Australia said May 3 it would buy 12 Boeing EA-18G Growler advanced electronic warfare technology aircraft because it can’t risk delivery delays in their replacement, the Lockheed Martin F-35 Joint Strike Fighters.
The government announced last year that its air force will equip 12 of Australia’s F/A-18 Super Hornet jet fighters with Growler radar-jamming equipment and other gear to knock out a wide array of electronic devices from 2018.
But the reviewed defense strategy released Friday said the government now plans to buy 12 new Growlers and to keep Australia’s existing 24 Super Hornets as they are. Australia will be the only country other than the United States to operate Growlers, which are to be replaced eventually by JFSs.
“We’ve made decisions to protect our own air combat capability with the previous acquisitions of Super Hornets and now additional Growlers,” Defense Minister Stephen Smith told reporters.
“It is quite clearly the case on our one analysis but also on U.S. analysis that the Joint Strike Fighter project … has improved, but there are still risks associated with that and we’re not prepared to … take the risk of a gap in our air combat capability or superiority,” he added.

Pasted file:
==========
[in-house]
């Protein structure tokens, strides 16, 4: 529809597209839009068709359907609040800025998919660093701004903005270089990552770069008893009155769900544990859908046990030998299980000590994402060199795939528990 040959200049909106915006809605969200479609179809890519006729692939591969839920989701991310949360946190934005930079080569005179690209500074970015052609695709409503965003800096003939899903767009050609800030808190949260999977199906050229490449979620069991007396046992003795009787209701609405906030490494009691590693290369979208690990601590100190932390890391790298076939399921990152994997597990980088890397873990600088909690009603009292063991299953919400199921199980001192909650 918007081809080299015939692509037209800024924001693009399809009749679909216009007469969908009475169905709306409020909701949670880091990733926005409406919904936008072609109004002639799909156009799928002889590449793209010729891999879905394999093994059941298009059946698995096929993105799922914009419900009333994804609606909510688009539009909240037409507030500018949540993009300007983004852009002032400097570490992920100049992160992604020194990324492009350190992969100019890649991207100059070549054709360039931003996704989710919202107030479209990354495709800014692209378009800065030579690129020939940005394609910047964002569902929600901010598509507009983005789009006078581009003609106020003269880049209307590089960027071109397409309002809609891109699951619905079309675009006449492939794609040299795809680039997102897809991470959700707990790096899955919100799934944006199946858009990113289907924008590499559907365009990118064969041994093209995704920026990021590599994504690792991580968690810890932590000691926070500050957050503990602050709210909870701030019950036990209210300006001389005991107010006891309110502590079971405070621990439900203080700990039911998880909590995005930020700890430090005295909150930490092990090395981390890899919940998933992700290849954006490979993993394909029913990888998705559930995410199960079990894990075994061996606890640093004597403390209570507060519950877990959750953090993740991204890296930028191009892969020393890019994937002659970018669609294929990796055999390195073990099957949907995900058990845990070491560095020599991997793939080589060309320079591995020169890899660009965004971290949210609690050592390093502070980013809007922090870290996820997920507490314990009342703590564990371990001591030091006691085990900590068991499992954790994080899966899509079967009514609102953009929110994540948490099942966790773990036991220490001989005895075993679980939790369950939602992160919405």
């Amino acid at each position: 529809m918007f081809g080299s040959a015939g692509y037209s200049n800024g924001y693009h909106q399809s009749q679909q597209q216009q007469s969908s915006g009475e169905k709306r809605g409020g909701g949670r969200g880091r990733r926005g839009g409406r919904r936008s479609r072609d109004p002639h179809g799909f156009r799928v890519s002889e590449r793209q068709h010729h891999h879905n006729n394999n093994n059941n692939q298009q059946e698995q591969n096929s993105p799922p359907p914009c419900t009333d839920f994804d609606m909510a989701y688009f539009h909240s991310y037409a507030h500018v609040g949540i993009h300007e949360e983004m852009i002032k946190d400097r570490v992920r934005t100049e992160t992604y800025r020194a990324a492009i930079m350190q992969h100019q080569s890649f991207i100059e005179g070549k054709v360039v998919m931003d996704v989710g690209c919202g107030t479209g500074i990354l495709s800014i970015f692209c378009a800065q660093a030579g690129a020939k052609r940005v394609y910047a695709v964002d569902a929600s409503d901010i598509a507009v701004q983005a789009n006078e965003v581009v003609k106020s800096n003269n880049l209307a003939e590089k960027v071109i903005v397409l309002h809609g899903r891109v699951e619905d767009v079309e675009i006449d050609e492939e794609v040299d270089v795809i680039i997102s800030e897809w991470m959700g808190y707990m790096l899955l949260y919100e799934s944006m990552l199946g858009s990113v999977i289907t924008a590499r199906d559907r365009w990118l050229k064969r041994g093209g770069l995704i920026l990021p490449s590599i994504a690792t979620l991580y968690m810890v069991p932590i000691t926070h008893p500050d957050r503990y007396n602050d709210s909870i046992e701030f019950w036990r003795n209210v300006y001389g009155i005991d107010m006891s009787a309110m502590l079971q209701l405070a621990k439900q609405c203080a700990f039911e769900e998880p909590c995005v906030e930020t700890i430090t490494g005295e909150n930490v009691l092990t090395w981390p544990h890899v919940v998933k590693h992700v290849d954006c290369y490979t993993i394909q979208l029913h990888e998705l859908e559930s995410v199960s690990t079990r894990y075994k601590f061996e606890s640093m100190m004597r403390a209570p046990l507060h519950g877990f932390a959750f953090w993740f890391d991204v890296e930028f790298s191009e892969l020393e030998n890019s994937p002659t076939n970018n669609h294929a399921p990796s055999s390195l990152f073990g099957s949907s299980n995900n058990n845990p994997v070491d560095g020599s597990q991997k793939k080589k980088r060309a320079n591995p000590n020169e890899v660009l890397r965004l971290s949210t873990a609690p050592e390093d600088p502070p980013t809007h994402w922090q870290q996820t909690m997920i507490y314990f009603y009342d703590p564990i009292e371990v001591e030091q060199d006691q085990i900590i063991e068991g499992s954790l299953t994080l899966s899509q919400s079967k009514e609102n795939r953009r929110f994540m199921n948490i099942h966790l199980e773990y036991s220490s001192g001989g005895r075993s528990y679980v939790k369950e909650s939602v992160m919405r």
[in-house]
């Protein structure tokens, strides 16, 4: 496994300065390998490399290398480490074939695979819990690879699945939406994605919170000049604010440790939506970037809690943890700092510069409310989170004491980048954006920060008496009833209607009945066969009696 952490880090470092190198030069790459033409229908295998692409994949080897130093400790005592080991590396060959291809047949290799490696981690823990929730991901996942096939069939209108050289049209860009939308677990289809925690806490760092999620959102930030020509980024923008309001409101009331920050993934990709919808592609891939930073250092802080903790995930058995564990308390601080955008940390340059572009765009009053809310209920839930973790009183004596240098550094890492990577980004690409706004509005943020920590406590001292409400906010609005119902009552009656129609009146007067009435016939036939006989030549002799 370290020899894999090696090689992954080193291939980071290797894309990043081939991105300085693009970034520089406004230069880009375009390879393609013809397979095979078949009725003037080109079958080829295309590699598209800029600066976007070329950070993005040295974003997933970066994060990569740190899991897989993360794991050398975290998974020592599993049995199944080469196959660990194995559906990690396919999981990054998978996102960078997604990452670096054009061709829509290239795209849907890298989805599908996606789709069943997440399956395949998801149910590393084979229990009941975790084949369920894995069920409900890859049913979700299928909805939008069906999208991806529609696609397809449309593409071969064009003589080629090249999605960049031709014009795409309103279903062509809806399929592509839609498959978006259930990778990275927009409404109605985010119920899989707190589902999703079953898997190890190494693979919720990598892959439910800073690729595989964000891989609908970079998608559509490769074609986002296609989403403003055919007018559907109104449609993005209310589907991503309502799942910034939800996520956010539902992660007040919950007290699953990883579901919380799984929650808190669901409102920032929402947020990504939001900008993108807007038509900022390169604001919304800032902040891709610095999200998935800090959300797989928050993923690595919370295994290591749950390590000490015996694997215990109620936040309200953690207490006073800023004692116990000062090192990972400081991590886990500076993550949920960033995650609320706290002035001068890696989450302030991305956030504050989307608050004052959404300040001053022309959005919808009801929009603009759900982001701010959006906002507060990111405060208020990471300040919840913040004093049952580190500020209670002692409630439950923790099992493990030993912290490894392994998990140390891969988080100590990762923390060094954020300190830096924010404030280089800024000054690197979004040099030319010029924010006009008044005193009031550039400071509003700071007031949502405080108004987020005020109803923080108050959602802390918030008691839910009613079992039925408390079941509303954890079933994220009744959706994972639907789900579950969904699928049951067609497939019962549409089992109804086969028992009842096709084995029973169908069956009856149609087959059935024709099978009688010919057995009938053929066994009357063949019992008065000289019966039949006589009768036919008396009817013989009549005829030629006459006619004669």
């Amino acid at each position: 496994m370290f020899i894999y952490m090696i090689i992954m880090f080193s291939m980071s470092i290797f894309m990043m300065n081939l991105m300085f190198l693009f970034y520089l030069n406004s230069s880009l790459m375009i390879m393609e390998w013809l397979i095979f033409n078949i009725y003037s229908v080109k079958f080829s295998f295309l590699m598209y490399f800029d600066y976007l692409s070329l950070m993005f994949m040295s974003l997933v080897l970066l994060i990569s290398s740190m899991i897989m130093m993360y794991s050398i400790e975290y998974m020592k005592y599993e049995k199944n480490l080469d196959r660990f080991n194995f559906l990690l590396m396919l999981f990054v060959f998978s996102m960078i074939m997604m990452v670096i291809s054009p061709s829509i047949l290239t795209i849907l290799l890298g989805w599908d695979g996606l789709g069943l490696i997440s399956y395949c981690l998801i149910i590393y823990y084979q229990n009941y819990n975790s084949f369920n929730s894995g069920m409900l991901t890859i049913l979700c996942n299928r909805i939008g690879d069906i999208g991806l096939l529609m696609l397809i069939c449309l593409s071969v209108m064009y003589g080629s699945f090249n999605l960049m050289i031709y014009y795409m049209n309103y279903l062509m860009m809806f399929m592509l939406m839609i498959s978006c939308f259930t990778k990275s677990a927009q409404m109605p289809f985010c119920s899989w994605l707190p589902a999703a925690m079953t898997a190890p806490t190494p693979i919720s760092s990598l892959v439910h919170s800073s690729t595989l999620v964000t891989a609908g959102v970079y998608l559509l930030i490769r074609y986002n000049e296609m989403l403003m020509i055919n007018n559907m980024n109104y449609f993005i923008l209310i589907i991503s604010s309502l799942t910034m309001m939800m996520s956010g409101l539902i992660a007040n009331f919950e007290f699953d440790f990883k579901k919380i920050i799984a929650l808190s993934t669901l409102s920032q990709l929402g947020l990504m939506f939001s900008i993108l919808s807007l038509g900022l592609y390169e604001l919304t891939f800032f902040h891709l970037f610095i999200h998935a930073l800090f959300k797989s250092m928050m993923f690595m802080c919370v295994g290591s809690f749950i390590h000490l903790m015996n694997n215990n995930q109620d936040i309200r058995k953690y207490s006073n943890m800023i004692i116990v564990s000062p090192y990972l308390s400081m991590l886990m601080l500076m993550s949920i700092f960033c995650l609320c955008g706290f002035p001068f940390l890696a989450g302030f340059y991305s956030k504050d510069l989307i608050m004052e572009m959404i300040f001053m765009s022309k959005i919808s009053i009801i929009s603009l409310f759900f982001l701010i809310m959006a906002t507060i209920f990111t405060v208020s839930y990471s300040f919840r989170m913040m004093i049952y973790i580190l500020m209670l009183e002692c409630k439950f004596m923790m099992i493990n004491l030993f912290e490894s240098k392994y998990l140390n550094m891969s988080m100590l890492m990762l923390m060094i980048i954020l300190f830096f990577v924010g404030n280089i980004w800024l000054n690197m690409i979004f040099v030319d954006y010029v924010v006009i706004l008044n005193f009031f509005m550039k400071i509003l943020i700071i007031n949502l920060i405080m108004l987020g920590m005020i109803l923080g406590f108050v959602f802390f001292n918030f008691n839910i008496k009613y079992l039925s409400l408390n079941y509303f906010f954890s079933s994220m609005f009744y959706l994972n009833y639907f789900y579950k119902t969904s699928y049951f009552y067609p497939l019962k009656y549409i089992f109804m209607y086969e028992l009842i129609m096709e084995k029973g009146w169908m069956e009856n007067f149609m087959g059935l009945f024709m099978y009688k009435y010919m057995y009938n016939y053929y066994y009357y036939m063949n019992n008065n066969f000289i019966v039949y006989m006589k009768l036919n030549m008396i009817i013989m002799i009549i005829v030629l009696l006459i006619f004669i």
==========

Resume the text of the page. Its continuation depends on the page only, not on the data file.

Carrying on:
The government has not said when the new Growlers will be delivered. Smith said they will cost around $1.5 billion.
Australia plans to buy 14 JSFs for $3.2 billion and is contracted to buy two which will be delivered in 2014 and 2015.
The government announced last year that it was pushing back delivery of most of the JSFs by two years to 2019 as a cost-cutting measure.
The JSFs are to replace the Growlers and Super Hornets which are expected to be retired around 2030. Smith said the first of three JSF squadrons are scheduled to be delivered from 2020.
Lockheed Martin welcomed the government’s announcement that it maintained a long-term strategy announced in 2009 to buy as many at100 JSFs for $17 billion.
“Lockheed Martin is honored by the trust and confidence the Australian government showed in the F-35 program with today’s announcement,” the company said in a statement.
“Along with the first two Australian jets in production, which will deliver in mid-2014, we will work closely with the government to support their purchase of their remaining 100 F-35 aircraft,” it added.
Smith said a “modest increase” in defense spending will be announced on May 14 with the government’s budget for the next fiscal year beginning July 1.